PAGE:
Our first day scheduled on the land dolphin study was a huge contrast to our chum trip. Since the Oceans Research internship encompasses a variety of marine studies, we had the chance to help out with assisting with a project on dolphins and whales and their use of the surrounding waters of Mossel Bay. The study site was in front of the lighthouse at the Point.
It was a full day (9am-4pm) and we used binoculars to spot dolphins (bottlenose and humpback) and whales (Southern right and humpbacks). Once spotted, we assisted with tracking them and recording data as the student used a land-based theodolite which provided co-ordinates that could be used to map the cetacean movement. We wrote down environmental data every half hour (time, wind speed and direction, sea state, cloud cover, visibility etc) and scanned the water every 10mins for any splashes from breaching or blows as the cetaceans came up for air.
We gained experience with learning how to set up the tripod, fitting the instrument on top of the tripod, fitting the air bubble over the circle so that it would be set up correctly, as well as how to read the horizontal and vertical co-ordinates. We also learnt how to tell the difference between a humpback and southern right whale blow – with the humpback being straight up and southern right being split into a v-shape.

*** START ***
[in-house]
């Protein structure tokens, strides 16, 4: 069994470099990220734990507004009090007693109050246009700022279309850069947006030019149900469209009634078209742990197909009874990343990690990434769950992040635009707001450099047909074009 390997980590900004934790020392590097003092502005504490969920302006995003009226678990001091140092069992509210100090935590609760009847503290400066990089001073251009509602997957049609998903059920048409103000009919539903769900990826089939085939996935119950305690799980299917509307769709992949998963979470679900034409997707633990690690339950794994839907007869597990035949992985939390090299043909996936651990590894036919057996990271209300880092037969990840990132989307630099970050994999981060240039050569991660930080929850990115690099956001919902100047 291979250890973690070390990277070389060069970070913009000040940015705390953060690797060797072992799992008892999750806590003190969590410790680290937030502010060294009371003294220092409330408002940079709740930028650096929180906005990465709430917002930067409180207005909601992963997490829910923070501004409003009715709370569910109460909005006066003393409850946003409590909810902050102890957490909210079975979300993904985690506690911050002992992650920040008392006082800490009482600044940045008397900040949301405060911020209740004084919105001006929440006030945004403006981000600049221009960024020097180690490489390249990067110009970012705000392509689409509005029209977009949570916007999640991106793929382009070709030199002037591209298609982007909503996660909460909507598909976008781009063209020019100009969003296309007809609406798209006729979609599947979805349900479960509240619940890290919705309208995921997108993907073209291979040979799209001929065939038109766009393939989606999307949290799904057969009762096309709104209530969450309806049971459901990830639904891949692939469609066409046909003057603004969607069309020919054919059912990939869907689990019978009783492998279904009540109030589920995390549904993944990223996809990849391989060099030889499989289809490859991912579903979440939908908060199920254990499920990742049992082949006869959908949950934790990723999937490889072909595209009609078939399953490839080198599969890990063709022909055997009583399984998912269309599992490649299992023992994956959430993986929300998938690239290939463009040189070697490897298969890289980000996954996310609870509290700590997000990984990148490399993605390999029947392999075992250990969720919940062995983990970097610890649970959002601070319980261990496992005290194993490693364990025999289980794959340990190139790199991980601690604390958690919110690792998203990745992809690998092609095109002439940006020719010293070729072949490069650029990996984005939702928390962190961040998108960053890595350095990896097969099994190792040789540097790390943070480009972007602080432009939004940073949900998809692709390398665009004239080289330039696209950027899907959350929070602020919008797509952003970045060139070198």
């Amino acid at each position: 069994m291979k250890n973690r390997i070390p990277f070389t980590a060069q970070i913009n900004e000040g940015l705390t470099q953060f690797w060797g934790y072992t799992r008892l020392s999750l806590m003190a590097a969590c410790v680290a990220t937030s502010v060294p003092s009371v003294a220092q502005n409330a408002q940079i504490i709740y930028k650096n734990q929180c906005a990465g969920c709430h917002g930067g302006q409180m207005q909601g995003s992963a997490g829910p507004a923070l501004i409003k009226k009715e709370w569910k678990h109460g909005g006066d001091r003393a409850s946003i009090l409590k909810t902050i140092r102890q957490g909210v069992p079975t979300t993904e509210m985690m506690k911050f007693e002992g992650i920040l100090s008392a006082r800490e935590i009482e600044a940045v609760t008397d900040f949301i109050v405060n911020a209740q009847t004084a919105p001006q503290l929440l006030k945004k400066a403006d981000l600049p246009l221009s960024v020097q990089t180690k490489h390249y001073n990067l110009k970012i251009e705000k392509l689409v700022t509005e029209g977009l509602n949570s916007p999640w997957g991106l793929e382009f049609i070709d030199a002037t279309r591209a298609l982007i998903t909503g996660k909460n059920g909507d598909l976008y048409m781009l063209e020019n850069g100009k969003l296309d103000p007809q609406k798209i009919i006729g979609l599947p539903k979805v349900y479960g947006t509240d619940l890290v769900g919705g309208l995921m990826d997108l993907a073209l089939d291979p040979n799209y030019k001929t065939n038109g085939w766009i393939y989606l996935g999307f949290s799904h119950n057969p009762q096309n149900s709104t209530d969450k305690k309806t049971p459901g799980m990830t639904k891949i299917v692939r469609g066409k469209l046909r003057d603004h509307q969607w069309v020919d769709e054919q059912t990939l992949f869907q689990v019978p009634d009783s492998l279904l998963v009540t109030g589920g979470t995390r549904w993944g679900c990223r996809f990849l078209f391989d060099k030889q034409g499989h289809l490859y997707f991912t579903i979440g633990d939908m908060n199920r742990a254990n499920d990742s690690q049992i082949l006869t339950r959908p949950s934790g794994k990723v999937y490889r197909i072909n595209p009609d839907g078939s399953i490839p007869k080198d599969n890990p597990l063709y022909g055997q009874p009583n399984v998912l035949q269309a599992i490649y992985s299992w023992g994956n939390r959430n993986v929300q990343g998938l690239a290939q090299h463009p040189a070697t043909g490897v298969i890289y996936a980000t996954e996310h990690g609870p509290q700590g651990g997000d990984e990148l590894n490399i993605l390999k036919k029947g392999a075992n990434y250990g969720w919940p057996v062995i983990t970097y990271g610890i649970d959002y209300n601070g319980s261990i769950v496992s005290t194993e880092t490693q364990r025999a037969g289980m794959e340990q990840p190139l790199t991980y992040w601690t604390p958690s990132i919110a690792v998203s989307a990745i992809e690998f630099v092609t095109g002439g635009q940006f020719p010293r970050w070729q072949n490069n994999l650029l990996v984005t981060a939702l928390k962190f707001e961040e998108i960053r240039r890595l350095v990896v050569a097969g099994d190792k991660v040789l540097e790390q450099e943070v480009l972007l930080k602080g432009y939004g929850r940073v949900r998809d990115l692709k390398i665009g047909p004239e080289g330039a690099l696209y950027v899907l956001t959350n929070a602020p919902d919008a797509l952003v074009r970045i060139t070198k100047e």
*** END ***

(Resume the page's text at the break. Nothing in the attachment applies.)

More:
Since it was a whole day, we had plenty of time to talk about whales and dolphins, various career paths and travel stories, and of course we were able to eat all of the snacks we packed with our lunches from campus. We had plenty of time looking out into the ocean as well, even times where we didn’t have any cetaceans so it was quite relaxing and therapeutic!
In total, we ended up seeing and collecting data on 8 humpback whales (one with a really cute calf!) and close to 100 or more bottlenose dolphins using the bay. The dolphins were often surfing the waves in groups and also with seals and often explorers walking the nearby cave walk would stop and watch them in appreciation. It was great to see so much socialising going on amongst the dolphin groups and to see them from such a high vantage point.